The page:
Last Sunday, August 13, Argentina held elections to determine the candidates who will run in next October’s national presidential elections. In a surprising turn of events, the far-right candidate Javier Milei, an outsider that started in politics around 2019, surged ahead in the preliminary elections, sending shockwaves through Argentina’s political landscape. Milei won the election with about 30% of the total vote. The candidates in the main opposition coalition, United for Change (a conservative centre-right movement), obtained 28% and the current governing coalition Union for the Homeland (Peronist, centre left coalition) 27% of the votes, respectively.
In this blogpost, I argue that disillusionment with the political establishment, extremely high inflation and rising crime are core reasons driving Milei’s surprise success at the ballot box.
Within Argentina’s constitutional system, the President, who is directly elected every four years, ‘is the supreme head of the Nation, head of the government and is politically responsible for the general administration of the country’. In that sense, the Presidential election defines the country’s direction more than in parliamentary systems. Milei, a fervent admirer of ex-President Donald Trump, has advocated for the elimination of Argentina’s central bank, contends that the climate crisis is a fabrication, labels sex education as a manoeuvre to dismantle the institution of the family, supports the legalization of the trade of human organs, and aims to simplify the process of firearm ownership. His electoral success is particularly concerning, given Argentina hyper-presidentialist tradition. Thus, as Gargarella and Stringer explained, the President has not just the power to issue decrees under various circumstances but a long tradition of Presidents using these powers extensively to appoint supreme court judges, rip up media law and to initiate new policy by decree, bypassing the legislative power. If Milei were to win the presidential election in October, he would have these tools at his disposal to implement his agenda and thereby drastically change Argentina’s political orientation.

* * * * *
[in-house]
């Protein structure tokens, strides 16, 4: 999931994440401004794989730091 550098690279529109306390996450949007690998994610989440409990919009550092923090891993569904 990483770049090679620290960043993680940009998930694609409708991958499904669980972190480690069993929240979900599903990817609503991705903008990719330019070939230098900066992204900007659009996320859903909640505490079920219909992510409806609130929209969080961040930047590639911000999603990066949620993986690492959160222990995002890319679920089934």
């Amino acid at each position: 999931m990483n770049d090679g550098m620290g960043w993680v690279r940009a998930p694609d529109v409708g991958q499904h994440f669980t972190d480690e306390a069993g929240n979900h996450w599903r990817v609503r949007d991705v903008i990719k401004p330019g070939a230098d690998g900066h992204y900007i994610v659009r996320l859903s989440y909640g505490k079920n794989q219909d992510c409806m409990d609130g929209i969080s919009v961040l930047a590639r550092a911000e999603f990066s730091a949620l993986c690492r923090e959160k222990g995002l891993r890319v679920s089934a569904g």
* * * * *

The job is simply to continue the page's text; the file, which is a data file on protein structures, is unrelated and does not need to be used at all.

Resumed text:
Milei’s electoral success is in line with Argentina’s long history of voting for populist leaders. Thus, since the administration of Perón from 1946 to 1955 and 1973-1974, Peronism (a populist entity straddling the spectrum from centre-left to centre-right) has constituted the political mainstream in Argentine politics, with only few and short intervals where the Radical Party or Cambiemos (United for change, a conservative centre-right coalition) were in power. However, since the return to democracy in 1983, the nation has not experienced a victory by a far-right political party, with power predominantly shifting between these established political poles. With Milei’s electoral rise, this longstanding pattern appears to be on the verge of transformation.